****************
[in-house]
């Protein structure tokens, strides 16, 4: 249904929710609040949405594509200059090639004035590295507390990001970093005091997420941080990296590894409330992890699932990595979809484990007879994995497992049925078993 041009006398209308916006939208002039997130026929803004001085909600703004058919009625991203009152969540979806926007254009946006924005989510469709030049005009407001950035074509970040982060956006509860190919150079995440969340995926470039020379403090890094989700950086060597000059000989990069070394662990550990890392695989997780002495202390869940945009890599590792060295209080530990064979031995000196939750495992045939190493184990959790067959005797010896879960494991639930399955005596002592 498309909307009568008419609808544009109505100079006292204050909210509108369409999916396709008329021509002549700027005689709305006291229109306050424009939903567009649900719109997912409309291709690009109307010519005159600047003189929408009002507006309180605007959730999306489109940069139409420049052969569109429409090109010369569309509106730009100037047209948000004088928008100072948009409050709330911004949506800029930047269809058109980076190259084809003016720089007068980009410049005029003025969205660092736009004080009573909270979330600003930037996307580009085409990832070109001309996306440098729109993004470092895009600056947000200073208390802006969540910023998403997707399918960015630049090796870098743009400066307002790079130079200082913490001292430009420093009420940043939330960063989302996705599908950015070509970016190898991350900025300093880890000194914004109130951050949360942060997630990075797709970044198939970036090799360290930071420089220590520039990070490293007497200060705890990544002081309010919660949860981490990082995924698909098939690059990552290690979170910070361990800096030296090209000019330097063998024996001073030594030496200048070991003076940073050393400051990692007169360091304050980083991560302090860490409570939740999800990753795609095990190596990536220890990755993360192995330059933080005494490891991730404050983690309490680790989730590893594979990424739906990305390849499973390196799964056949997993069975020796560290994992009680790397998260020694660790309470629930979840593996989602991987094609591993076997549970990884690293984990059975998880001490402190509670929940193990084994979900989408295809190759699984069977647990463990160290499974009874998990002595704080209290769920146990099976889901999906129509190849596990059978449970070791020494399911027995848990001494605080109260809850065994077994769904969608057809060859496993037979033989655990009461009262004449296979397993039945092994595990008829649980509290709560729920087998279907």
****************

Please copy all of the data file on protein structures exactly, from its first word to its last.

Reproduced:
[in-house]
């Protein structure tokens, strides 16, 4: 249904929710609040949405594509200059090639004035590295507390990001970093005091997420941080990296590894409330992890699932990595979809484990007879994995497992049925078993 041009006398209308916006939208002039997130026929803004001085909600703004058919009625991203009152969540979806926007254009946006924005989510469709030049005009407001950035074509970040982060956006509860190919150079995440969340995926470039020379403090890094989700950086060597000059000989990069070394662990550990890392695989997780002495202390869940945009890599590792060295209080530990064979031995000196939750495992045939190493184990959790067959005797010896879960494991639930399955005596002592 498309909307009568008419609808544009109505100079006292204050909210509108369409999916396709008329021509002549700027005689709305006291229109306050424009939903567009649900719109997912409309291709690009109307010519005159600047003189929408009002507006309180605007959730999306489109940069139409420049052969569109429409090109010369569309509106730009100037047209948000004088928008100072948009409050709330911004949506800029930047269809058109980076190259084809003016720089007068980009410049005029003025969205660092736009004080009573909270979330600003930037996307580009085409990832070109001309996306440098729109993004470092895009600056947000200073208390802006969540910023998403997707399918960015630049090796870098743009400066307002790079130079200082913490001292430009420093009420940043939330960063989302996705599908950015070509970016190898991350900025300093880890000194914004109130951050949360942060997630990075797709970044198939970036090799360290930071420089220590520039990070490293007497200060705890990544002081309010919660949860981490990082995924698909098939690059990552290690979170910070361990800096030296090209000019330097063998024996001073030594030496200048070991003076940073050393400051990692007169360091304050980083991560302090860490409570939740999800990753795609095990190596990536220890990755993360192995330059933080005494490891991730404050983690309490680790989730590893594979990424739906990305390849499973390196799964056949997993069975020796560290994992009680790397998260020694660790309470629930979840593996989602991987094609591993076997549970990884690293984990059975998880001490402190509670929940193990084994979900989408295809190759699984069977647990463990160290499974009874998990002595704080209290769920146990099976889901999906129509190849596990059978449970070791020494399911027995848990001494605080109260809850065994077994769904969608057809060859496993037979033989655990009461009262004449296979397993039945092994595990008829649980509290709560729920087998279907």